The two leading media houses of India and Pakistan - The Times of India and the Jang Group - have come together to develop a stronger Track 2 in the diplomatic and cultural relations between India and Pakistan. "Aman ki Asha: Destination Peace" looks beyond the confines of a 62-year-old political boundary to the primal bonds that tie together the two peoples.
That’s how the ToI describes Aman ki Asha—an initiative which will, of course, amount to nothing. Don’t get me wrong, though—I’m not against the aims of Aman ki Asha. Peace is critical when it comes to a region as poor and wretched as the Indian sub-continent and anybody who thinks otherwise is just plain deluded. It’s just that by playing on the cultural similarities that the two countries share, as this project does ("primal bonds that tie together the two peoples"), you’re going to get nowhere.
It’s a common refrain, though—just ‘cause the two twins share a whole lot culturally, the two should be at peace. Well, the fact of matter is that culture-shulture never stopped a good, solid war. The two main protagonists of the Word Wars, Britain and Germany, shared religion, race and royalty (in an episode of Blackadder Goes Forth, a sitcom set in WW I, when Captain Darling, on being accused of being a German spy, protests that he’s as British as Queen Victoria, Blackadder replies, “So your father’s German, you’re half German and you married a German!”) but that didn’t stop them from trying to flatten each other.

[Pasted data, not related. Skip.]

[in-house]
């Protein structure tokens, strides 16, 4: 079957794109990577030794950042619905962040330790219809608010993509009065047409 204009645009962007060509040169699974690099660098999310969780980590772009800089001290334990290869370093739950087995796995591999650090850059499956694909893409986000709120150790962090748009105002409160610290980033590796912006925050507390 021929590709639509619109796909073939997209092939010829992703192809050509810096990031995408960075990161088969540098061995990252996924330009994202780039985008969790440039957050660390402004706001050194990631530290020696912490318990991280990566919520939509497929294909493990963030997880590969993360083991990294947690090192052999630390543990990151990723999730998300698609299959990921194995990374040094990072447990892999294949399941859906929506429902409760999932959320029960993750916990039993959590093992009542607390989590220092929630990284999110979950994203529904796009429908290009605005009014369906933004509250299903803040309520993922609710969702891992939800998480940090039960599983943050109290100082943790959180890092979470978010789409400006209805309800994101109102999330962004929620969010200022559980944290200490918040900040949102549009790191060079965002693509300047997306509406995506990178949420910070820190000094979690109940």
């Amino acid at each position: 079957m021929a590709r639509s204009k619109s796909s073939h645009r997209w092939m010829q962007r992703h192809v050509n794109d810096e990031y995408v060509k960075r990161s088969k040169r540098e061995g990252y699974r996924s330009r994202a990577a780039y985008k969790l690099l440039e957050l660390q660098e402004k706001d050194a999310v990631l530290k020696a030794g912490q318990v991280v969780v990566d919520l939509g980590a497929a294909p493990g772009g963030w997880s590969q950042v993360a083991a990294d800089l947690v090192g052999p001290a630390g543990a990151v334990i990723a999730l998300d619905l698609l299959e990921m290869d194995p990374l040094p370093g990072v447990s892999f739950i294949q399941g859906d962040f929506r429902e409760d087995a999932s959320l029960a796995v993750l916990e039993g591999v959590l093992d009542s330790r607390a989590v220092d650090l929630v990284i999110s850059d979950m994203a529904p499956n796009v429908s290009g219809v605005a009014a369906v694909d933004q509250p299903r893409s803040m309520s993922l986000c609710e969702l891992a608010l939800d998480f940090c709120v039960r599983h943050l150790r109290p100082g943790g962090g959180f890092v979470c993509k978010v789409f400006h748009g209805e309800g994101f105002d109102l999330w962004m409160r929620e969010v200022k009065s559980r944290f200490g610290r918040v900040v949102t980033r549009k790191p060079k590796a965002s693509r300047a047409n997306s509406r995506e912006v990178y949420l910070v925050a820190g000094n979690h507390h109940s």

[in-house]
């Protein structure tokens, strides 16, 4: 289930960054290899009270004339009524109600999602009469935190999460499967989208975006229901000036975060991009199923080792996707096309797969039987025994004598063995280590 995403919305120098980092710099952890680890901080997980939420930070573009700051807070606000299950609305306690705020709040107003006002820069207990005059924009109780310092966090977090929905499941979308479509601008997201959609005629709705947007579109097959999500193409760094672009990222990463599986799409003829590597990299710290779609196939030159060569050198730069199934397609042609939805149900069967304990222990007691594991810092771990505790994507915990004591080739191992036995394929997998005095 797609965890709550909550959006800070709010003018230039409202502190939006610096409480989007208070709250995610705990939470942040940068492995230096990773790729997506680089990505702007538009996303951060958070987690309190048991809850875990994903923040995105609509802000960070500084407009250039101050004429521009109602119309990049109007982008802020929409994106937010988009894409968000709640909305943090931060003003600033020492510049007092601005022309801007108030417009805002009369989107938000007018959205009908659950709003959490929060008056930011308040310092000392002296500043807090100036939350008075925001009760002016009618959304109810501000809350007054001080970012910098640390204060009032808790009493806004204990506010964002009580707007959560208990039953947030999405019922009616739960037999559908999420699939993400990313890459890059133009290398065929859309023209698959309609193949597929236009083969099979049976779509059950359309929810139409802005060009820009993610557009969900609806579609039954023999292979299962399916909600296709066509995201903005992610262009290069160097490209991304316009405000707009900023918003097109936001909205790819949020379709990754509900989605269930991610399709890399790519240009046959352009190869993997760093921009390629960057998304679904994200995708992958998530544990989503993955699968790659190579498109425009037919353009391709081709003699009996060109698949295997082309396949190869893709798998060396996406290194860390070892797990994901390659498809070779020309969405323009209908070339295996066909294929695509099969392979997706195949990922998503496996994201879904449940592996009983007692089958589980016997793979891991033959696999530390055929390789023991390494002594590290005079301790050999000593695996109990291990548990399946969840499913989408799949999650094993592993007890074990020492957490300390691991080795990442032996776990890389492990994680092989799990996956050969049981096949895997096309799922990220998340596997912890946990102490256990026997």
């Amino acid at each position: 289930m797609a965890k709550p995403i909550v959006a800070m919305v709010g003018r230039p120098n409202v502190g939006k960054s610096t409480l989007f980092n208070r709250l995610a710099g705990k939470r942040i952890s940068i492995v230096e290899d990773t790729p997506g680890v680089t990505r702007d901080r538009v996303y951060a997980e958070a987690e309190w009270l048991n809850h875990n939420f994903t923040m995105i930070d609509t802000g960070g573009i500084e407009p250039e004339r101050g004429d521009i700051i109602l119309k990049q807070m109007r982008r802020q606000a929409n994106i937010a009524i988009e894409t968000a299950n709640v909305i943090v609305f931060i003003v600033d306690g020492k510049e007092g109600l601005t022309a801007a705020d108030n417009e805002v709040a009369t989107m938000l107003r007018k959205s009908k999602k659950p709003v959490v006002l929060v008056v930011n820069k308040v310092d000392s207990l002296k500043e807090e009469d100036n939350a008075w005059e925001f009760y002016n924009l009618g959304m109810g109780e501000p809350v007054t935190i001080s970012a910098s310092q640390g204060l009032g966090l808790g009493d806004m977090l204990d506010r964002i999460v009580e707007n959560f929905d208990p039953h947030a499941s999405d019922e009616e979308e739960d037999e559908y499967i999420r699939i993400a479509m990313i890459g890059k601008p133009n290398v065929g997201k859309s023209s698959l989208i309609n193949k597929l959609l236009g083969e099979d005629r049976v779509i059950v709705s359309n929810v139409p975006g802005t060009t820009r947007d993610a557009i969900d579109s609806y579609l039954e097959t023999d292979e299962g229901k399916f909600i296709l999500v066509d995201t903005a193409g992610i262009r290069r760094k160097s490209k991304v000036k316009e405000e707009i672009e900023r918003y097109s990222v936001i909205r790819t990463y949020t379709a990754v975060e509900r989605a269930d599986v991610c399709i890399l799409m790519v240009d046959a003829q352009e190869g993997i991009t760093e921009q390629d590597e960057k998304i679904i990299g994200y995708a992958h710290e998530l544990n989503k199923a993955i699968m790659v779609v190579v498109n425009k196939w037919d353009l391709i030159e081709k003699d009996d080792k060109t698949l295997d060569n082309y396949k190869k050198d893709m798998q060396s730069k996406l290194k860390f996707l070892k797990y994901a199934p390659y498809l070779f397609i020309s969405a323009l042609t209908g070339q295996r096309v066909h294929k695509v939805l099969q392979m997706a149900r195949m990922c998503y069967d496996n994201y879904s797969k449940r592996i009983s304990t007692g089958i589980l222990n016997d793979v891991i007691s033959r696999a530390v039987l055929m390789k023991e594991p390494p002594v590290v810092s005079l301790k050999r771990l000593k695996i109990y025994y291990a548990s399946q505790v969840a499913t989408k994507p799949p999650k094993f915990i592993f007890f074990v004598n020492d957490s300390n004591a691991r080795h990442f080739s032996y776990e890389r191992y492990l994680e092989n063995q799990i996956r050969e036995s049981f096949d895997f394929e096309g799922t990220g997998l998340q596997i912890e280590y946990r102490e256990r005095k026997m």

Of course, it might not even be accurate to say that India and Pakistan share a common culture. While North India would, I guess, fit the bill, the people of East and South India share little, if anything, culturally with the people of Pakistan.
The fact of the matter is that India has to deal with Pakistan as a neighbour, plain and simple. Wildly oscillating between the extremes of treating the country as a long, lost brother and, then, as India's mortal enemy isn't going to help in the least.